LOW IMPACT MARKER BOTTLES

Bob McGuire (PTI & APL) Paintball industry Blog, for Paintball Fields and Manufacturers. Problems and Opportunities, ASTM updates, LOW IMPACT PAINTBALL.

LOW IMPACT MARKER BOTTLES

Before I get flamed for terminology, I hate calling bottles by their proper name: “paintball marker high pressure propellant gas storage vessels”.  Bottles for low impact markers can be substantially smaller and lighter in weight than conventional CO2 or HP bottles. When these little bottles are combined with lighter weight .50 caliber markers (not re-purposed 68 caliber markers) you have something small and easy for kids to handle… and it also saves significantly on air consumption. Air consumption is important not only for cost considerations, but also for convenience. Some commercial fields want a business  model that allows a single fill to last for a full low impact play session. It is also nice to be able to cart a bunch of markers to the south forty field, without having to disrupt games to fill bottles.

When I talk about Low Impact Paintball, I am describing a form of low velocity .50 caliber paintball that will not work for everyone, but it may work for a surprising number of field operators who try the full business model… with play restrictions, for private groups. The new ASTM Low Impact Paintball standard requires a maximum shooting velocity of 175 FPS with .50 caliber paintballs, although I have lately seen improper references to allowable velocities up to 275 FPS. This decreased velocity accounts in part for the improved air consumption, but mods to the marker and regulator are important. Air consumption is roughly proportional to paintball energy, so you can get an idea of how velocity might affect the number of shots in a bottle by referencing an energy chart on the website: www.TNTpaintball.com. You might learn some things about .50 cal on that website, as Reiner is an experienced expert.

IMO, until recently, the best affordable option for low impact rentals was the Opus-A with 13ci HP bottles. What a great weight and balance for smaller children. Right out of the box, a standard Opus with a normal preset 13ci bottle, should get 250+ shots per bottle (at whatever screaming velocity you receive the marker). For a time 500 shots was the holy grail, but we have far surpassed that goal with non-standard Opus markers and tweaked regulators… and when you put the right 13ci bottle on a new generation .50 cal spool gun… WOW!   The newer mechanical spoolies will also have better valves that perform well in cold weather. You can see them at the Extravaganza.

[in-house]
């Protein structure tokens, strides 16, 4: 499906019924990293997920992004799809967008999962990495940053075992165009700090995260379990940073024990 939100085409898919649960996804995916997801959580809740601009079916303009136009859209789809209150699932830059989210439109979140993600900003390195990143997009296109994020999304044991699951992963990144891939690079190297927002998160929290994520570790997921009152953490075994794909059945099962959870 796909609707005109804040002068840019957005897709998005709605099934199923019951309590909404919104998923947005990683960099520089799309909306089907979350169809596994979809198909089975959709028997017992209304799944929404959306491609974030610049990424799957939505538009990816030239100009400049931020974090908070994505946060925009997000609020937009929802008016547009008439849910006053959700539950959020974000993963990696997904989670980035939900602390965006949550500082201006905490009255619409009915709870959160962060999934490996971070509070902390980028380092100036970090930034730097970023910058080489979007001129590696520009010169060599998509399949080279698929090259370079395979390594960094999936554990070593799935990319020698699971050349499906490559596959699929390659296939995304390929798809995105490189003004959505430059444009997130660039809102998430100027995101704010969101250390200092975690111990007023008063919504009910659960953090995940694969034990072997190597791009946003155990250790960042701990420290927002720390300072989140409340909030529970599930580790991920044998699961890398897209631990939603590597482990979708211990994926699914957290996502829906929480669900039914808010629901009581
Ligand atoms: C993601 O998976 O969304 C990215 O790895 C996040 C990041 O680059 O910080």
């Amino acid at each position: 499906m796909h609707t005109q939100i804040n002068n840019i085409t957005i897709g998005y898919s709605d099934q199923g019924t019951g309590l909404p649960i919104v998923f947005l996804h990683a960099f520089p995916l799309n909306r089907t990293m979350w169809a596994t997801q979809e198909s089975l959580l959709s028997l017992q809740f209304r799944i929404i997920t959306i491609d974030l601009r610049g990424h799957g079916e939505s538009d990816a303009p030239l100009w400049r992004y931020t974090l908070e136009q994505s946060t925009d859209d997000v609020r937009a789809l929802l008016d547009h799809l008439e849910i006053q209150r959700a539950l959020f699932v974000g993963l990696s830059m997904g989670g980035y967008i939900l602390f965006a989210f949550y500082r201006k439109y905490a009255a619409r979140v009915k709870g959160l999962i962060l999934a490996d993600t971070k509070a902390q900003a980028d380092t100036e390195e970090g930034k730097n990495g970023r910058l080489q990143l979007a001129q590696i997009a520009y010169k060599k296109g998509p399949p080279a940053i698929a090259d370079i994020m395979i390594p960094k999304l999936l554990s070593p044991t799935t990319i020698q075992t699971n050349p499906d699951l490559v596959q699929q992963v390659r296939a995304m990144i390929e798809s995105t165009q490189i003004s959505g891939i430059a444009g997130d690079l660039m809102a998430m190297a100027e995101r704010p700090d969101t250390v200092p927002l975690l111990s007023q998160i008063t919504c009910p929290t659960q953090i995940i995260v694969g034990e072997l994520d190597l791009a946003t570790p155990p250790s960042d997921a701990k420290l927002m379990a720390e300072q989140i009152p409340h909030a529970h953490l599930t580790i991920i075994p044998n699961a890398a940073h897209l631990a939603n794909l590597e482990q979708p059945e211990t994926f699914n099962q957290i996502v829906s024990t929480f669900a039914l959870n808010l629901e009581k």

You can do 500+ low impact shots easily with an unmodified spool design .50 cal, but what about the Opus? We can do it with some tweaks but you should probably allow for extra re-cocking gas flow in order to keep them running all day. Stacked-bolt markers (ball slammers) gum up a lot easier than spoolies, so you may want to provide extra re-cocking force for the Opus.

Bottles are a critical investment. Shop around and talk to low impact field operators before you select a brand, and be sure to get rebuild kits to drop the preset output pressure. We use adjustable regulators for our field testing, but they are probably too expensive for normal rental use (they cost far more than the markers). A lot of fields are fiddling with low impact equipment tweaks so we will try to post some references to websites and blogs that report credible field-duty experience.

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